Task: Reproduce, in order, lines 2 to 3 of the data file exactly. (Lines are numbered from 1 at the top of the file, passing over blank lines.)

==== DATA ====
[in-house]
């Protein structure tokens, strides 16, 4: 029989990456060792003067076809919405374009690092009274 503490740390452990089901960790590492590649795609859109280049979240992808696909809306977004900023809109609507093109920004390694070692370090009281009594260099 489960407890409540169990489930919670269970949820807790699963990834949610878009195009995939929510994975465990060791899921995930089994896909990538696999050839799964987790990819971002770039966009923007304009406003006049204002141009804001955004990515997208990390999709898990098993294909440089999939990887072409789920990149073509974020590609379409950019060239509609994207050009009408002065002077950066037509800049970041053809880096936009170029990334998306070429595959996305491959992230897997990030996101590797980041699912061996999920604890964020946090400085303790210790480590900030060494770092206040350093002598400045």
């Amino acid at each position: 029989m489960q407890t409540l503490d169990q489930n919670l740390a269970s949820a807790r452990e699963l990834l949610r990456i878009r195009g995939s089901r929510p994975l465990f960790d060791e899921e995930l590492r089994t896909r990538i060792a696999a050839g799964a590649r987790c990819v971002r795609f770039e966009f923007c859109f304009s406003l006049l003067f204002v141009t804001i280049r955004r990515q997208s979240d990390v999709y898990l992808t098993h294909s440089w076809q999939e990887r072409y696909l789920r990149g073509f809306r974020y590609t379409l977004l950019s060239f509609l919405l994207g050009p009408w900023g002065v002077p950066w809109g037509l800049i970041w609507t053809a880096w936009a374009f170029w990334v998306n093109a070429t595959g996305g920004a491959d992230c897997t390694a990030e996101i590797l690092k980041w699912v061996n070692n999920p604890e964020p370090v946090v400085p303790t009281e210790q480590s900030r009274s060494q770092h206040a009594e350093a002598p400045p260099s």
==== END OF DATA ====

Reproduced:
């Protein structure tokens, strides 16, 4: 029989990456060792003067076809919405374009690092009274 503490740390452990089901960790590492590649795609859109280049979240992808696909809306977004900023809109609507093109920004390694070692370090009281009594260099 489960407890409540169990489930919670269970949820807790699963990834949610878009195009995939929510994975465990060791899921995930089994896909990538696999050839799964987790990819971002770039966009923007304009406003006049204002141009804001955004990515997208990390999709898990098993294909440089999939990887072409789920990149073509974020590609379409950019060239509609994207050009009408002065002077950066037509800049970041053809880096936009170029990334998306070429595959996305491959992230897997990030996101590797980041699912061996999920604890964020946090400085303790210790480590900030060494770092206040350093002598400045």
């Amino acid at each position: 029989m489960q407890t409540l503490d169990q489930n919670l740390a269970s949820a807790r452990e699963l990834l949610r990456i878009r195009g995939s089901r929510p994975l465990f960790d060791e899921e995930l590492r089994t896909r990538i060792a696999a050839g799964a590649r987790c990819v971002r795609f770039e966009f923007c859109f304009s406003l006049l003067f204002v141009t804001i280049r955004r990515q997208s979240d990390v999709y898990l992808t098993h294909s440089w076809q999939e990887r072409y696909l789920r990149g073509f809306r974020y590609t379409l977004l950019s060239f509609l919405l994207g050009p009408w900023g002065v002077p950066w809109g037509l800049i970041w609507t053809a880096w936009a374009f170029w990334v998306n093109a070429t595959g996305g920004a491959d992230c897997t390694a990030e996101i590797l690092k980041w699912v061996n070692n999920p604890e964020p370090v946090v400085p303790t009281e210790q480590s900030r009274s060494q770092h206040a009594e350093a002598p400045p260099s």